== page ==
Lot 9
  • 9

Jacques Lipchitz

300,000 - 400,000 GBP
bidding is closed


  • Jacques Lipchitz
  • inscribed J. Lipchitz, marked with the artist's thumbprint, numbered 3/7 and stamped with the foundry mark Modern Art Fdry L.I.N.Y.
  • bronze
  • height: 72.4cm.
  • 28 1/2 in.


Marlborough Gallery, New York
Acquired from the above by the present owner circa 1970


Alan G. Wilkinson, Jacques Lipchitz. A Life in Sculpture (exhibition catalogue), Art Gallery of Ontario, Toronto, 1990-91, no. 29, illustration of another cast p. 88
Jacques Lipchitz: From Sketch to Sculpture (exhibition catalogue), Tel Aviv Museum of Art, Tel Aviv, 1991-92, no. 6, colour illustration of the plaster p. 27 & illustration of the plaster  p. 162
Alan G. Wilkinson, The Sculpture of Jacques Lipchitz: A Catalogue Raisonné. Volume One: The Paris Years, 1910-1940, London, 1996, no. 87, illustration of another cast p. 51

Catalogue Note

Conceived ten years after Lipchitz's arrival in Paris, Arlequin avec clarinette exemplifies his exploration of Cubism in a three-dimensional medium. During his early years in Paris, the artist met many of the leading figures of the Parisian avant-garde, who introduced him to new artistic tendencies. Lipchitz was particularly influenced by the art of Picasso, Braque and Gris, which is reflected in both the style and subject-matter of the present work. Themes and characters from commedia dell'arte had become a popular theme in the early twentieth century, particularly in the work of Picasso and Gris, as Lipchitz himself described: 'We may have been attracted to them originally because of their gay traditional costumes, involving many different colored areas' (J. Lipchitz, My Life in Sculpture, New York, 1972, p. 58).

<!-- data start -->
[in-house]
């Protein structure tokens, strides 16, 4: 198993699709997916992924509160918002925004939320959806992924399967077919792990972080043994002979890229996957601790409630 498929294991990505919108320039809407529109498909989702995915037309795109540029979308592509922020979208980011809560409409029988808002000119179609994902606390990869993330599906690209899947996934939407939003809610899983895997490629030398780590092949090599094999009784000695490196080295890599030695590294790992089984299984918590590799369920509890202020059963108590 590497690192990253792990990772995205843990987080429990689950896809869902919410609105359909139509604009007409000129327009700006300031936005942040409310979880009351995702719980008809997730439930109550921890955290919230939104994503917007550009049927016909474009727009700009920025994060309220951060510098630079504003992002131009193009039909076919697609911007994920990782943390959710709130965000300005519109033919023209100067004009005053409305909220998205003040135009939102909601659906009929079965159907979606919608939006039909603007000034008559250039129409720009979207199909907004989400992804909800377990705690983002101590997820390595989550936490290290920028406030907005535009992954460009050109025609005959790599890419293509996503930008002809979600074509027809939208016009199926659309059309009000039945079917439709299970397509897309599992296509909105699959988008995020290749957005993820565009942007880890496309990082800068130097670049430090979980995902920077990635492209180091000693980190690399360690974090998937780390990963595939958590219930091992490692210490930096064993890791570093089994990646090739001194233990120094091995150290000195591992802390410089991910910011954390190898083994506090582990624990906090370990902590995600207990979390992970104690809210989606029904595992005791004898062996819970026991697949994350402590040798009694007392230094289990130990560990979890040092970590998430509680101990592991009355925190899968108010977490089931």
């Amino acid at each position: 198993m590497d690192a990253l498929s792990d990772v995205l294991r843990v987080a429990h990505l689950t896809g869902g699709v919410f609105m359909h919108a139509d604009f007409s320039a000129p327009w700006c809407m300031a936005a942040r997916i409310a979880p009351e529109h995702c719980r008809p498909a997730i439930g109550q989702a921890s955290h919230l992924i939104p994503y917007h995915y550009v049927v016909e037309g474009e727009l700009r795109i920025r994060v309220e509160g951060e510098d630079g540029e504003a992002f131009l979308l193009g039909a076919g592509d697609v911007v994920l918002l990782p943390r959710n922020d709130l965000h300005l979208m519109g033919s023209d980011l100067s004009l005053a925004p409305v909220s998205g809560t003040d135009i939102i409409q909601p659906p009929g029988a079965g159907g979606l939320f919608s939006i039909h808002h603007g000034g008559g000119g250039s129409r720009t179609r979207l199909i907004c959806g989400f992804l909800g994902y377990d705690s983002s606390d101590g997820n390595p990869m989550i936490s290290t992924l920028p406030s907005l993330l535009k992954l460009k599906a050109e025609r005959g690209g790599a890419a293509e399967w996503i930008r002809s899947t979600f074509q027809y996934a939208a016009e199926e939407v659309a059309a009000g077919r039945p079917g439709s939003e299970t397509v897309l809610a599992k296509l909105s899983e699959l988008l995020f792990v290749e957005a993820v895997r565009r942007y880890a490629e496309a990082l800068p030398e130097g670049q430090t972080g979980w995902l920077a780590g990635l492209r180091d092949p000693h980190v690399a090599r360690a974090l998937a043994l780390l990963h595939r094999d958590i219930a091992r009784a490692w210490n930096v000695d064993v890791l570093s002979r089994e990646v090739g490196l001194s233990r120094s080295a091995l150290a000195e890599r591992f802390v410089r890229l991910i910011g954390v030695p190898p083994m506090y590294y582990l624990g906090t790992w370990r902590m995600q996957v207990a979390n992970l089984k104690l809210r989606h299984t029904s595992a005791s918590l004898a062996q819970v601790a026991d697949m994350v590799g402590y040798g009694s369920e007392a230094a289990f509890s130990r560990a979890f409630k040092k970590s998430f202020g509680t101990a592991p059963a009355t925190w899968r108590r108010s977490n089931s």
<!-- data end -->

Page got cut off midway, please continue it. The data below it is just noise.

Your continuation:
Alan G. Wilkinson wrote about the present work: 'In 1919 Lipchitz abandoned relief sculpture and returned to fully three-dimensional work. The charming series of harlequins and Pierrots playing the clarinet or the accordion reflected his interest in eighteenth-century painting, and particularly the work of Watteau: "The Pierrots and harlequins were part of our general vocabulary, characters taken from the commedia dell'arte, particularly popular in the eighteenth century... Generally, this was a transitional period in which I was playing variations on a number of familiar themes, more or less conscious that I needed to find a new direction, a new stimulus"'  (A. G. Wilkinson, op. cit., 1990-91, p. 88).